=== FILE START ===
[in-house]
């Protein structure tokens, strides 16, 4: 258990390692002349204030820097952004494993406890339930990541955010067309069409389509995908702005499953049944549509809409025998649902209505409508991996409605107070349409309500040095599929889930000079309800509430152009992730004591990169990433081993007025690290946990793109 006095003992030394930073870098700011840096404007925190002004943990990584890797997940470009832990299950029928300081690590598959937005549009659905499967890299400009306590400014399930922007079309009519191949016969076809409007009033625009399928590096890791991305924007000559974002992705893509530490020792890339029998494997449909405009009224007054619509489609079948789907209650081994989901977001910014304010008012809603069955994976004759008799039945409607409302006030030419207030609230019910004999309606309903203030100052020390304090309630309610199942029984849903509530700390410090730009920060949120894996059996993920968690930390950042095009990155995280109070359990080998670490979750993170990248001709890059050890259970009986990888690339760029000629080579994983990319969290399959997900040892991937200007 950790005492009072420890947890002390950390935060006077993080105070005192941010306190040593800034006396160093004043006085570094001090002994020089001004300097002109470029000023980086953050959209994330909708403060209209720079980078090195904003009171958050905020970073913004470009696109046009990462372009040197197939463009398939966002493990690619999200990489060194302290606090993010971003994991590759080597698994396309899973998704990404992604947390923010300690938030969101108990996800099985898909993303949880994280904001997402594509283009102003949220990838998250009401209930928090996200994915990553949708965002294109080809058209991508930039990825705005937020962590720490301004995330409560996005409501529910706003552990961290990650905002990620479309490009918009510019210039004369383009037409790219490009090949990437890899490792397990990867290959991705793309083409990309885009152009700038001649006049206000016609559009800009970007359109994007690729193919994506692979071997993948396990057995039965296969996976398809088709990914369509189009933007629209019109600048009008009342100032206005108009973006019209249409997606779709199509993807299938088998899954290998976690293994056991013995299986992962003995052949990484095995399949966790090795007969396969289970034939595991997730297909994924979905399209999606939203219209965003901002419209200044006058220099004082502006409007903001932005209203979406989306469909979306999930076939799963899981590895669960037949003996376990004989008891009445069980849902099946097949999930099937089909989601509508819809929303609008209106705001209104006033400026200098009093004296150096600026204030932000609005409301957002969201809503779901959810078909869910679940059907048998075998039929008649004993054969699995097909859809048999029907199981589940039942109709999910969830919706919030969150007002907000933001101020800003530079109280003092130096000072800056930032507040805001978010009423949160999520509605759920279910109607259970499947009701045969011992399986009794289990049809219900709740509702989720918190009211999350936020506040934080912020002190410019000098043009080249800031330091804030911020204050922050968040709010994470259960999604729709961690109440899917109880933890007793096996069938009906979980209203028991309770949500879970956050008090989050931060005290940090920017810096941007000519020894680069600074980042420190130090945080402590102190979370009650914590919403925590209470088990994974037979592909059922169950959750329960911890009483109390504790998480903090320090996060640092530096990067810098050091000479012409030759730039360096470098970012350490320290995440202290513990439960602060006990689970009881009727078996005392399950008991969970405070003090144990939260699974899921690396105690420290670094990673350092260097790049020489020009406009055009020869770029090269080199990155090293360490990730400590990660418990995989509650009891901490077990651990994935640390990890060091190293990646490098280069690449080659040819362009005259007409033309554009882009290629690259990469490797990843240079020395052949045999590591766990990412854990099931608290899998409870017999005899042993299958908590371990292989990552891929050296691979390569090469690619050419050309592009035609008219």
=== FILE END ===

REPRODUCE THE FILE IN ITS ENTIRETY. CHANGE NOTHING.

[in-house]
């Protein structure tokens, strides 16, 4: 258990390692002349204030820097952004494993406890339930990541955010067309069409389509995908702005499953049944549509809409025998649902209505409508991996409605107070349409309500040095599929889930000079309800509430152009992730004591990169990433081993007025690290946990793109 006095003992030394930073870098700011840096404007925190002004943990990584890797997940470009832990299950029928300081690590598959937005549009659905499967890299400009306590400014399930922007079309009519191949016969076809409007009033625009399928590096890791991305924007000559974002992705893509530490020792890339029998494997449909405009009224007054619509489609079948789907209650081994989901977001910014304010008012809603069955994976004759008799039945409607409302006030030419207030609230019910004999309606309903203030100052020390304090309630309610199942029984849903509530700390410090730009920060949120894996059996993920968690930390950042095009990155995280109070359990080998670490979750993170990248001709890059050890259970009986990888690339760029000629080579994983990319969290399959997900040892991937200007 950790005492009072420890947890002390950390935060006077993080105070005192941010306190040593800034006396160093004043006085570094001090002994020089001004300097002109470029000023980086953050959209994330909708403060209209720079980078090195904003009171958050905020970073913004470009696109046009990462372009040197197939463009398939966002493990690619999200990489060194302290606090993010971003994991590759080597698994396309899973998704990404992604947390923010300690938030969101108990996800099985898909993303949880994280904001997402594509283009102003949220990838998250009401209930928090996200994915990553949708965002294109080809058209991508930039990825705005937020962590720490301004995330409560996005409501529910706003552990961290990650905002990620479309490009918009510019210039004369383009037409790219490009090949990437890899490792397990990867290959991705793309083409990309885009152009700038001649006049206000016609559009800009970007359109994007690729193919994506692979071997993948396990057995039965296969996976398809088709990914369509189009933007629209019109600048009008009342100032206005108009973006019209249409997606779709199509993807299938088998899954290998976690293994056991013995299986992962003995052949990484095995399949966790090795007969396969289970034939595991997730297909994924979905399209999606939203219209965003901002419209200044006058220099004082502006409007903001932005209203979406989306469909979306999930076939799963899981590895669960037949003996376990004989008891009445069980849902099946097949999930099937089909989601509508819809929303609008209106705001209104006033400026200098009093004296150096600026204030932000609005409301957002969201809503779901959810078909869910679940059907048998075998039929008649004993054969699995097909859809048999029907199981589940039942109709999910969830919706919030969150007002907000933001101020800003530079109280003092130096000072800056930032507040805001978010009423949160999520509605759920279910109607259970499947009701045969011992399986009794289990049809219900709740509702989720918190009211999350936020506040934080912020002190410019000098043009080249800031330091804030911020204050922050968040709010994470259960999604729709961690109440899917109880933890007793096996069938009906979980209203028991309770949500879970956050008090989050931060005290940090920017810096941007000519020894680069600074980042420190130090945080402590102190979370009650914590919403925590209470088990994974037979592909059922169950959750329960911890009483109390504790998480903090320090996060640092530096990067810098050091000479012409030759730039360096470098970012350490320290995440202290513990439960602060006990689970009881009727078996005392399950008991969970405070003090144990939260699974899921690396105690420290670094990673350092260097790049020489020009406009055009020869770029090269080199990155090293360490990730400590990660418990995989509650009891901490077990651990994935640390990890060091190293990646490098280069690449080659040819362009005259007409033309554009882009290629690259990469490797990843240079020395052949045999590591766990990412854990099931608290899998409870017999005899042993299958908590371990292989990552891929050296691979390569090469690619050419050309592009035609008219």